No longer motivated by your work? Before quitting your job, it is important to reflect on the consequences such a course of action will have on your financial situation. Here are the questions you need to ask yourself in order to make an informed decision.
If you are the one terminating your job, and not your employer, the departure is deemed voluntary. In this case, you are not entitled to employment insurance benefits, unless you can demonstrate that your voluntary departure was the only reasonable course of action open to you.
In such a case, your file will then be processed by Service Canada and a decision will be rendered. Just cause for voluntarily quitting your job may stem from circumstances related to the workplace environment (harassment, discrimination or illegal practices by your employer), working conditions (substantial change in wages or excessive overtime) or your personal situation (need to care for a child or a family member).
In the case of a voluntary departure, you will be required to provide an explanation and information regarding the motive behind your departure. You will also have to show that you tried to resolve any issues before quitting your job. Did you discuss your problem with your employer or union? Did you use the conflict resolution mechanism provided for under your employment contract or labour agreement? Did you ask to be assigned to other functions?
A number of factors may affect your eligibility for employment insurance benefits. Here are examples of particular situations, which may make you eligible to collect employment insurance.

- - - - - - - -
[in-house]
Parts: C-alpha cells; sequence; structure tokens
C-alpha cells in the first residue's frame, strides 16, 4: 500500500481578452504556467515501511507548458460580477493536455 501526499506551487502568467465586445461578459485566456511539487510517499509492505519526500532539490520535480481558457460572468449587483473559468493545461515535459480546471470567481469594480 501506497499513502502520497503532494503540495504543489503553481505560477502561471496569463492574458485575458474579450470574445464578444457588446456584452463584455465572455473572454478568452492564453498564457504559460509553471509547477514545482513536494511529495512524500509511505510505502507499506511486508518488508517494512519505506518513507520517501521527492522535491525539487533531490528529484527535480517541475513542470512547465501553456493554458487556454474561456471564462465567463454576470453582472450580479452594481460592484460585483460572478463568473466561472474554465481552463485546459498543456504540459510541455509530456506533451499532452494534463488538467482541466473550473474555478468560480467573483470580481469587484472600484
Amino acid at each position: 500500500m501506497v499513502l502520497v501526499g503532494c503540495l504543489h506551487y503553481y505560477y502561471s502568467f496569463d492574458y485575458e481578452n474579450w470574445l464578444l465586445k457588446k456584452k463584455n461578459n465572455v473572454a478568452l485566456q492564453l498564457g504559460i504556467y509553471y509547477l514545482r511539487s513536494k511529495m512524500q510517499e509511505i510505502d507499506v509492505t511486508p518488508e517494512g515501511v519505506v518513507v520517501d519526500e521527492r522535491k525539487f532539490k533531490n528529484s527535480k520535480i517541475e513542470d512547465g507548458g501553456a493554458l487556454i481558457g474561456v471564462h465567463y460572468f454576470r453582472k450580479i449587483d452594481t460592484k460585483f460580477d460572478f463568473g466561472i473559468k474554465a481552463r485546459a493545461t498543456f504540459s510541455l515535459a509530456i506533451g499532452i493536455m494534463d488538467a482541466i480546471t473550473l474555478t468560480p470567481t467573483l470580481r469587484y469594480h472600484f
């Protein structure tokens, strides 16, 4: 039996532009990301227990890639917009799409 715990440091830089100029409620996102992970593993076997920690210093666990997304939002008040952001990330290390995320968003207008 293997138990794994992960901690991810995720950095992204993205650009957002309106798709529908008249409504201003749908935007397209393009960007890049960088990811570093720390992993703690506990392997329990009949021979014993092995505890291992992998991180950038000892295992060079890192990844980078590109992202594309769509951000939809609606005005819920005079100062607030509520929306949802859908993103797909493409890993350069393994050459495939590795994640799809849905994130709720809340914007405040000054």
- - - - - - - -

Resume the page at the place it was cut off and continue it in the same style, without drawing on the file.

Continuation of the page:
If your employer offered you the possibility of quitting your job to protect a colleague's job, the motive for your voluntary departure may be deemed valid. However, the employer will have to show that your layoff is permanent and that your departure did indeed help safeguard someone else's job.
Before you accept your employer's offer though, it is worth your while to consult a Service Canada agent, who will confirm whether your particular case meets all eligibility requirements.
What if your employer informs you that you will be laid off within three weeks, but you decide to quit before then? Unless just cause for your voluntary departure is established, employment insurance benefits will be payable to you only as of the announced layoff date.
If you take a leave without pay with your employer's authorization, the motive for your departure must be deemed valid if you are to receive employment insurance benefits. Depending on your particular situation, you may be entitled to benefits for maternity, parental, sick or compassionate leave.
If you quit your job, your employer must pay you all amounts due to you, namely wages, overtime pay, and vacation pay for your vacation time earned. If you took vacation early, your employer may set terms for reimbursement.
Do you contribute to a pension plan? Following a voluntarily departure, you are entitled to the amounts contributed by you and your employer and their appreciation. You then have several options available:
Your investment advisor can explain the pros and cons of each of these options and their impact at retirement.
Other factors will have an impact on your personal finances. For one, when you quit your job, you will lose your group insurance coverage. Will you take out a personal insurance policy? If you are eligible for employment insurance, you need to take into account the waiting period for benefits. As well, you could incur expenses in the course of your job search, such as for travelling or updating certain documents.
In short, if you decide to quit your job, it is recommended that you sit down with your investment advisor, who will see to it that you don't lose sight of the financial goals you've set for yourself.
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